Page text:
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A Midwife’s Guide to the 3rd Trimester

A Midwife’s Guide to the 3rd Trimester
Ellie Costain
Writer and expert2 years ago
View Ellie Costain's profile

So, you’ve blinked and hit your 3rd trimester! As the end is almost in sight @midwife_vic is here to help you through the final 3 months in your pregnancy journey.

Ready to find out everything you can expect in the 3rd Trimester? Take it away Vic!

Every time you jump online, you’re bombarded with something else you should absolutely buy for your baby. You've saved three different packing lists with six different ways to pack it, and your neighbour mentioned something about massaging your perineum?!

It’s a minefield, and with time ticking before your bump becomes a baby in your arms, it would be understandable if you felt a little overwhelmed to say the least.

I’m Midwife Vic -  Mama Mio’s resident midwife, I’m a practicing midwife, Hypnobirth teacher, and social media midwife,  delivering bump sized chunks of pregnancy and birth info through Mama Mio’s Instagram grid. From key changes, to what to do, I’m going to take you through a midwife’s guide to the 3rd trimester.

Ok Lets Go!

The homestretch is here, with continued growth of your bump and additional weight gain throughout your body. Mother nature will continue to send extra reserves to you and your baby in preparation for birth. There are some big physical changes that you may start to notice as well.


You may notice colostrum - the initial food source for your baby before breastmilk is produced. It can look yellowy or clear and will form into thick little droplets at your nipple. Some women experience quite a lot of colostrum. Others don’t notice leaking but if they hand express - a technique to produce colostrum, which you can freeze ahead of birth, they will see that it is indeed there! Some women don’t produce colostrum till birth and this is also completely normal.

What to do?

From 37 onwards you can start to hand express if you would like to. Jump onto our Mamahood Instagram and scroll our reels for handy tips on how to express and store your colostrum.

pregnant woman in trimester 3


You might also start to experience Braxton Hicks - irregular and usually painless tightening’s that start and stop again. Unlike labour they don’t have any pattern and wont become increasingly uncomfortable. Braxton Hicks are thought to be preparation tightening’s for birth, readying your cervix and uterine muscles for the main event.

What to do?

Let your midwives know if they start to build into a pattern as this may be labour contractions. If they remain irregular and aren’t painful, take this as a sign to rest, you may need to chill a little towards the end of your pregnancy. Sometimes just changing position can help as well. They can also occur because of dehydration, drink tonnes of water and see if they settle.

Bum and Bits! 

Discharge often becomes watery and increases in volume. It can be really easy to mistake this for your waters popping or vice versa, so make sure you check in with your midwife if you’re unsure.

Your bum, and general pelvis area may become uncomfortable and achy as pregnancy hormones loosen some of the joints and ligaments in preparation for birth.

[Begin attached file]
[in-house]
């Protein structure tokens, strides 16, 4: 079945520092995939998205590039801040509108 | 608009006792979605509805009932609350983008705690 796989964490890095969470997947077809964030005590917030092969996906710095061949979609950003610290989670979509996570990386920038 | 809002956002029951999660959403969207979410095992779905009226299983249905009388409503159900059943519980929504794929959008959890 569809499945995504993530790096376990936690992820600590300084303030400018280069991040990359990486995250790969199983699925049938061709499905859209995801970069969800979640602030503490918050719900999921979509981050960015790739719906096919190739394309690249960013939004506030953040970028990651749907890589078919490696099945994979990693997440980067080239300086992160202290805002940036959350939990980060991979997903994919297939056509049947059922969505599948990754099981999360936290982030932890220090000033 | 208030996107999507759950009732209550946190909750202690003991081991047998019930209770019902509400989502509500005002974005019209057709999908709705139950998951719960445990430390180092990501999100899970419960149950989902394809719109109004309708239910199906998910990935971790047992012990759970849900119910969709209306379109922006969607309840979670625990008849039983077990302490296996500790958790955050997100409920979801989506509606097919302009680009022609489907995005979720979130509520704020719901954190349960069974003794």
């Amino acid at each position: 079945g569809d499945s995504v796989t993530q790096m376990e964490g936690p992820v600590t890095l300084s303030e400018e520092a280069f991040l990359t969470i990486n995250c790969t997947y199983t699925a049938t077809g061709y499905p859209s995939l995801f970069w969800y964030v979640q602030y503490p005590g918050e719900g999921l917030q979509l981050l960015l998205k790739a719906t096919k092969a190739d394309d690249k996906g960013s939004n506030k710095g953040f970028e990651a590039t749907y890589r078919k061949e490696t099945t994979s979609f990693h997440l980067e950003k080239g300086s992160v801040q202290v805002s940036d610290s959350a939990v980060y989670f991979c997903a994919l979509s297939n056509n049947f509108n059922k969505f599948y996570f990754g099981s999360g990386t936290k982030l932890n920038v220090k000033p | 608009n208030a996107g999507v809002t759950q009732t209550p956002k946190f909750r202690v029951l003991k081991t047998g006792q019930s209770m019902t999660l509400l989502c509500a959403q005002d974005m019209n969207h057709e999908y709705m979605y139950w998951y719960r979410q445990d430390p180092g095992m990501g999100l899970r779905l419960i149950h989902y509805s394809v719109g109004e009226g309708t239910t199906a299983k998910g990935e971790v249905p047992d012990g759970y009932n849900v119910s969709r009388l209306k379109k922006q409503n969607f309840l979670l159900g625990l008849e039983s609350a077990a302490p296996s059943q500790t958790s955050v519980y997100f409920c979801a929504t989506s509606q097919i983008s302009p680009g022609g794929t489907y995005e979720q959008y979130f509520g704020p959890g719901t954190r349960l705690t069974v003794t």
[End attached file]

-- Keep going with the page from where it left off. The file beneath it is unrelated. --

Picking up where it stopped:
Constipation is also a regular one for most women in their 3rd trimester, drink drink and drink some more water, and chuck in as many fibrous foods as possible. If you are still struggling, know that you can contact your midwife. We have various meds we can give you to help encourage your bowel to get moving.

What to do?

Report anything that you aren’t sure of to your midwife to check out. Try wearing support band or super tight tights to support your pelvis, this will hold everything together with a little counterpressure and may take away some of the ache.  Remember you can take regular paracetamol if you wish, and you can always speak to your midwife about a physio referral.

midwife teaching a class


The 3rd trimester is the perfect time to start any Antenatal Education or Hypnobirthing courses that you’ve booked into. A good course will not only help you and your partner understand your body during labour and birth, but it will also help you feel familiar and prepared for each change. Preparation really is key, the more you know, the less you fear.

A good course helps you stack the odds in your favour for the type of birth you wish to have, but importantly should also prepare you for other types of birth as well.

What to do?

Get booked on a course asap. Research is key! Check out the course providers, what qualifications do they have, practical hands-on experience and how current was this experience? Check out the area they work in as they will often feed into baby or postnatal classes. Filter out your social media, and tv watching when it comes to birth. Surround yourself with reliable and practical info you can use. Beware of any super dramatized birth scenes during your favourite soaps. They can cause a lot of anxiety and are usually mega dramatic for viewings! You can do this! Just get learning how and you’ll feel confident and much calmer in the lead up.

Join our Mama Mio mamahood for a supportive safe space to ask questions, bounce ideas and link up with other mums, while I answer any of your midwife questions.

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Ready to take on the 4th trimester? Check out our guide, here!

Ellie Costain
Writer and expert
View Ellie Costain's profile
Ellie is an Online Content Editor with a Bachelor of Arts degree in English Language and Media and Communications. She has experience in content creation, and has a passion for reading, everything skincare and travelling.